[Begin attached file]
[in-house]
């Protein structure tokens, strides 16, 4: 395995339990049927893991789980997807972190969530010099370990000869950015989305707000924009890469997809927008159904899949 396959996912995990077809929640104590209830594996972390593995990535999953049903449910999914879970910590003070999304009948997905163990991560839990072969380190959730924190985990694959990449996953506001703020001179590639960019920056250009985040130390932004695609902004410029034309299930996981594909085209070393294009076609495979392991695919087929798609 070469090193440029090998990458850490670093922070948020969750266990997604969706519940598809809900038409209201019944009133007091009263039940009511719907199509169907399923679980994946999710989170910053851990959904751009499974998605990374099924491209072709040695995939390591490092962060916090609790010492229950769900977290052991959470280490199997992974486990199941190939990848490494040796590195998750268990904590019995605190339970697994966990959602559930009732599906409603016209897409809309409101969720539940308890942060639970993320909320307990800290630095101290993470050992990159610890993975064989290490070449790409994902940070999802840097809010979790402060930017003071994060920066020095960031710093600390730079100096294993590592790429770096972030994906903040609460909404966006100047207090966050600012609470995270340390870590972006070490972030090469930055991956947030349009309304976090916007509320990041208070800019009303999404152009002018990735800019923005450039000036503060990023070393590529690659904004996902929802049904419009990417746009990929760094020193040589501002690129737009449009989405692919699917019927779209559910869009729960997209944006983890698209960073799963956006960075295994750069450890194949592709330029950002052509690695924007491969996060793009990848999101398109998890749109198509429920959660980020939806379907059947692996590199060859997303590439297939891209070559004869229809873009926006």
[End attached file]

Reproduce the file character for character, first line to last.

[in-house]
């Protein structure tokens, strides 16, 4: 395995339990049927893991789980997807972190969530010099370990000869950015989305707000924009890469997809927008159904899949 396959996912995990077809929640104590209830594996972390593995990535999953049903449910999914879970910590003070999304009948997905163990991560839990072969380190959730924190985990694959990449996953506001703020001179590639960019920056250009985040130390932004695609902004410029034309299930996981594909085209070393294009076609495979392991695919087929798609 070469090193440029090998990458850490670093922070948020969750266990997604969706519940598809809900038409209201019944009133007091009263039940009511719907199509169907399923679980994946999710989170910053851990959904751009499974998605990374099924491209072709040695995939390591490092962060916090609790010492229950769900977290052991959470280490199997992974486990199941190939990848490494040796590195998750268990904590019995605190339970697994966990959602559930009732599906409603016209897409809309409101969720539940308890942060639970993320909320307990800290630095101290993470050992990159610890993975064989290490070449790409994902940070999802840097809010979790402060930017003071994060920066020095960031710093600390730079100096294993590592790429770096972030994906903040609460909404966006100047207090966050600012609470995270340390870590972006070490972030090469930055991956947030349009309304976090916007509320990041208070800019009303999404152009002018990735800019923005450039000036503060990023070393590529690659904004996902929802049904419009990417746009990929760094020193040589501002690129737009449009989405692919699917019927779209559910869009729960997209944006983890698209960073799963956006960075295994750069450890194949592709330029950002052509690695924007491969996060793009990848999101398109998890749109198509429920959660980020939806379907059947692996590199060859997303590439297939891209070559004869229809873009926006």